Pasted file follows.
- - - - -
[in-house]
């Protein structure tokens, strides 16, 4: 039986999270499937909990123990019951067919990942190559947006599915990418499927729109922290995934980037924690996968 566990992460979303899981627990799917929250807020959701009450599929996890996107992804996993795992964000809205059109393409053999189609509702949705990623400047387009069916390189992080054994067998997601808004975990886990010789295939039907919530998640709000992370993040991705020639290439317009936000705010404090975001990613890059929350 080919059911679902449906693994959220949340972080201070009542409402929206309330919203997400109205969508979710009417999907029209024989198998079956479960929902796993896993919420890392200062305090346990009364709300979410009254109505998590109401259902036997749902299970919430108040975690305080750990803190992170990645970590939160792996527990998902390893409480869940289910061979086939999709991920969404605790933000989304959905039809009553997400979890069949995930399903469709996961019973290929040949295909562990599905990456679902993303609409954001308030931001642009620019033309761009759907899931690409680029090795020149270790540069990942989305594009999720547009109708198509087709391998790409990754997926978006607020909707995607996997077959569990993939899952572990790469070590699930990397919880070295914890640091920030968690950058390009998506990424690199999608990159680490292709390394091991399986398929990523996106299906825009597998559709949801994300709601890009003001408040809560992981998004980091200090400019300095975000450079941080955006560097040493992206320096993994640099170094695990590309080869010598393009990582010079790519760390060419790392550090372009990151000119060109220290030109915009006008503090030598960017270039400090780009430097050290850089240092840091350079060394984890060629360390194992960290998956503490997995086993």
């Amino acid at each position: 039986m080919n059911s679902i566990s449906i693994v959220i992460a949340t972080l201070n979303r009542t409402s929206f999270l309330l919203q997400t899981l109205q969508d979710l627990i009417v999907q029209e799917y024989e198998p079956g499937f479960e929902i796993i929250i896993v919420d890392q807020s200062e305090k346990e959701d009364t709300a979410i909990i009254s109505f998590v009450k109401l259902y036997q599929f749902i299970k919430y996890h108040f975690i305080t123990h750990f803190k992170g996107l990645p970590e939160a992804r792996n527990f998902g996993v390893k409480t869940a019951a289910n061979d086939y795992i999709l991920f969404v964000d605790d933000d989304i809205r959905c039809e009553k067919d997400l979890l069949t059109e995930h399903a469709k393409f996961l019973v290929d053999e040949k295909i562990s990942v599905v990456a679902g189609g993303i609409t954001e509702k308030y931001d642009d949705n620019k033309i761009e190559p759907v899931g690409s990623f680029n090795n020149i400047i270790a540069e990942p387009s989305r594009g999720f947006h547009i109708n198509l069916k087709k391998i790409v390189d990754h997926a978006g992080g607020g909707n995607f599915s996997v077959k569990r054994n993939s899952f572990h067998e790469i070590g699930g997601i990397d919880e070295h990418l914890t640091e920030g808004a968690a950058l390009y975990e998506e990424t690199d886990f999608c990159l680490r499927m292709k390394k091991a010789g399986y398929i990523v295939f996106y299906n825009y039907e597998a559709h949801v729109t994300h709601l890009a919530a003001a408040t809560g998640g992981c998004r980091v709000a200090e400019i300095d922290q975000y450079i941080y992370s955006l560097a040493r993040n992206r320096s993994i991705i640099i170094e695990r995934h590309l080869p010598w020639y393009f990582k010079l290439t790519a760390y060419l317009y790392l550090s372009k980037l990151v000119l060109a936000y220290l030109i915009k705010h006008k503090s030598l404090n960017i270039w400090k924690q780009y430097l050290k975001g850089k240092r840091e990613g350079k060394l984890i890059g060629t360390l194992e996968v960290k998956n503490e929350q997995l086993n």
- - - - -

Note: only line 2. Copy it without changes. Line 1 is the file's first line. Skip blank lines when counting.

């Protein structure tokens, strides 16, 4: 039986999270499937909990123990019951067919990942190559947006599915990418499927729109922290995934980037924690996968 566990992460979303899981627990799917929250807020959701009450599929996890996107992804996993795992964000809205059109393409053999189609509702949705990623400047387009069916390189992080054994067998997601808004975990886990010789295939039907919530998640709000992370993040991705020639290439317009936000705010404090975001990613890059929350 080919059911679902449906693994959220949340972080201070009542409402929206309330919203997400109205969508979710009417999907029209024989198998079956479960929902796993896993919420890392200062305090346990009364709300979410009254109505998590109401259902036997749902299970919430108040975690305080750990803190992170990645970590939160792996527990998902390893409480869940289910061979086939999709991920969404605790933000989304959905039809009553997400979890069949995930399903469709996961019973290929040949295909562990599905990456679902993303609409954001308030931001642009620019033309761009759907899931690409680029090795020149270790540069990942989305594009999720547009109708198509087709391998790409990754997926978006607020909707995607996997077959569990993939899952572990790469070590699930990397919880070295914890640091920030968690950058390009998506990424690199999608990159680490292709390394091991399986398929990523996106299906825009597998559709949801994300709601890009003001408040809560992981998004980091200090400019300095975000450079941080955006560097040493992206320096993994640099170094695990590309080869010598393009990582010079790519760390060419790392550090372009990151000119060109220290030109915009006008503090030598960017270039400090780009430097050290850089240092840091350079060394984890060629360390194992960290998956503490997995086993």